To strike a balance between personal and professional life is a can of worms. In personal and professional life both, an individual meets numerous people. Some become acquaintances, some become friends, some become competitors and some become enemies. New relations are made every day, leaving old ones behind. In such a situation to maintain a balance between all relations is a hard nut to crack. Although these individuals have their own priorities, one thing is common in all of them; they all want to be taken care of, want to be understood and supported in all major decisions of life (Newsom et al., 2008).
There can be situations when an individual disagrees with his partner or family members over certain matters. For example, disagreement between parents and children is quite common. Children would want to try something risky and exciting and parents will always prove to be an obstacle in their way. This is because for parents, child's safety is more important than his wishes (Kellett, 2007).
Conflicts arise from differing needs
Considering other person's preferences is the back bone of any relationship, whether it is personal or professional. In personal relationship, individual needs to give the other person some room to breathe freely without any restrictions. Imposing one's wishes on someone else without taking into account their priorities will result in misunderstandings, increased arguments and break ups. In professional relationships competition is the starting point for any disagreement (Kellett, 2007). However, if an individual acknowledges the fact that every person has certain priorities and boundaries which should not be ignored, and agrees to resolve the differences by way of a considerate conversation; this can enhance the durability of a relationship along with implementing effective team building techniques which can benefit the organization as a whole (Newsom et al., 2008).
If disagreement is not resolved at an early stage, it can turn into a conflict. In practical life, people wrongly assume both words to mean the same. The reality conflicts with this perception. Conflict is the extreme stage of disagreement where both parties do not feel safe around each other and carry a general perception that the other intends to hurt him in some way either through hostility or avoidance. The intensity of feeling depends on an individual's cultural beliefs, values and life experiences, and this will also affect the way in which an individual deals with this problem. As time passes by, the roots of conflict gain more strength making the matter difficult to resolve. Therefore, it is important to reconcile the differences at an early stage. Ability of an individual to control his emotions assists in reaching to a reasonable solution. Although it is difficult, if a conflict is resolved it will further strengthen the relationship between two individuals as they gain confidence that their relationship is strong enough to face different challenges (Newsom et al., 2008).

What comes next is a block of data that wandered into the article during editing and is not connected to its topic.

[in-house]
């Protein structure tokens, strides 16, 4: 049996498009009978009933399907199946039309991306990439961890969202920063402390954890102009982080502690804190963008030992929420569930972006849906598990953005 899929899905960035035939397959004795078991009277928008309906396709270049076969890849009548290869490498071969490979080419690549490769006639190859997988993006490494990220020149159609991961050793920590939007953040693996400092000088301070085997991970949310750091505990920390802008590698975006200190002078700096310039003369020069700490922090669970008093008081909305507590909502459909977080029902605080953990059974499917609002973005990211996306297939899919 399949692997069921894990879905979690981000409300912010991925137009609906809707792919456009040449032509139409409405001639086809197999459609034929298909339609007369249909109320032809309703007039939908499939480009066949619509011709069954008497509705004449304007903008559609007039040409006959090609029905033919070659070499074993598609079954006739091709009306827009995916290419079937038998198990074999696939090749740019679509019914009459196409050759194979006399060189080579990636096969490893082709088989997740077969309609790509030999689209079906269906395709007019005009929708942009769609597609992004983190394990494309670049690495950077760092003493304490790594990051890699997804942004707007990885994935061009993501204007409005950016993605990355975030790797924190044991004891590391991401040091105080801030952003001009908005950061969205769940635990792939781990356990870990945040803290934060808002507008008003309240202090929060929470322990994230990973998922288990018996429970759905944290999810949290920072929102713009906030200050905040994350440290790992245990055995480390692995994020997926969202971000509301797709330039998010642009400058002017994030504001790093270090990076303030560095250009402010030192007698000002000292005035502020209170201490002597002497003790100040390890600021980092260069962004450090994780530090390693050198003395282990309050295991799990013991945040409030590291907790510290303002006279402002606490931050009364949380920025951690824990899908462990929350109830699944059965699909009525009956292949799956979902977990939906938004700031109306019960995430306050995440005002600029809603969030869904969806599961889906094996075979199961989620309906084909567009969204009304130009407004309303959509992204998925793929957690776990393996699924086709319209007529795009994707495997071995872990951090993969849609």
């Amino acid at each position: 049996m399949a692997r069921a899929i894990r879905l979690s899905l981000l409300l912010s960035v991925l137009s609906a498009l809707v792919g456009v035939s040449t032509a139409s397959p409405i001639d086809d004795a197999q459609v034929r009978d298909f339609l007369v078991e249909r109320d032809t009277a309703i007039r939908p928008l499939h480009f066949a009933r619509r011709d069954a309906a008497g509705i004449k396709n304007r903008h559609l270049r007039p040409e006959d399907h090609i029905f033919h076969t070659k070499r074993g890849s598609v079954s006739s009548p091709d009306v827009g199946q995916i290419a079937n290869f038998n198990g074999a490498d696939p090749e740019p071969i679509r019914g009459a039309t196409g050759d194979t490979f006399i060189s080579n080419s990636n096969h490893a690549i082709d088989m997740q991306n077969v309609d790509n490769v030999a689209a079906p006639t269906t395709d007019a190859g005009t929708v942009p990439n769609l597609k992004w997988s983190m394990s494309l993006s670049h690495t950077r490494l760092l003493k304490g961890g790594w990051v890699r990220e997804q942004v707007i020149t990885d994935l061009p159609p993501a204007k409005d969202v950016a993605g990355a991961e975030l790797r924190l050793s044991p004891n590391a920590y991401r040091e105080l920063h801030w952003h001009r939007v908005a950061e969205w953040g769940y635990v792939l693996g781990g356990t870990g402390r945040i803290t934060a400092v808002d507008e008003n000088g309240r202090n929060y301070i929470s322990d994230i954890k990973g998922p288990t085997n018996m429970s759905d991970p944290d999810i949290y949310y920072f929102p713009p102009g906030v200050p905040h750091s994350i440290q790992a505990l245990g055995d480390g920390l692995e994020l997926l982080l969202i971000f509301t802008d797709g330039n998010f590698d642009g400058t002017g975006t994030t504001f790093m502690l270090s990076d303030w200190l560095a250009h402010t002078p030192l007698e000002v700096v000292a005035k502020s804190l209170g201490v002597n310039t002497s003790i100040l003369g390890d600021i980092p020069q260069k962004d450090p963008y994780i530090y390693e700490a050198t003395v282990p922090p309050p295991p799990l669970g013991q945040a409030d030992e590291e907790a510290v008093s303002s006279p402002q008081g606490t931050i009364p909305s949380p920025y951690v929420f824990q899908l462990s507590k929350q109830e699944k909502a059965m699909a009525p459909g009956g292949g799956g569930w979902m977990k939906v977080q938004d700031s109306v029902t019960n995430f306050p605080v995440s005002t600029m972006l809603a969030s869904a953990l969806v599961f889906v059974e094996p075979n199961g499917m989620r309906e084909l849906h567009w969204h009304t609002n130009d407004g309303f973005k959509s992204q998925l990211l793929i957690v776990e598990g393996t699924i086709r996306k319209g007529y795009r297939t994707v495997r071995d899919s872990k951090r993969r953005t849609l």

Our earlier discussion clarifies the point that conflict should be resolved. The question to consider is how can the conflict be resolved? The most common approach adopted by the couple being studied here is to let bygones be bygones. In this way, both the parties will remain silent and the matter will not be taken to the table for discussion. History reveals that this approach is not effective. Expression of feelings is a prerequisite of healthy relationship. If either individual will remain silent over an issue to avoid any further disagreement, this will give rise to bitterness and antipathy which will result in negativity. The individual will feel bad about the tiniest things and feelings of hatred will keep on piling up in their heart up till the point of saturation. And when the bubble bursts, it will break the relationship into tiny pieces. Along with this, an unresolved conflict can adversely affect an individual's physical condition and durability. The sooner this couple realizes that, the quicker will they adopt the suggested conflict resolutions tactics we suggest (Newsom et al., 2008).
Resolving a conflict is not like taking candy from a baby. One wrong move can ruin the whole situation. John Gottman based his research on couple's fight and had the ability to analyze conflict resolution skills to envisage the future of couple. Conflict resolution skills are not inherent; one has to develop them with time and experience. This article entails the guiding principle that guarantees effective resolution of a conflict between a couple that had the tendency to be hostile to each other or opt to avoid a conflict altogether (see Gottman and Carrere, 1999).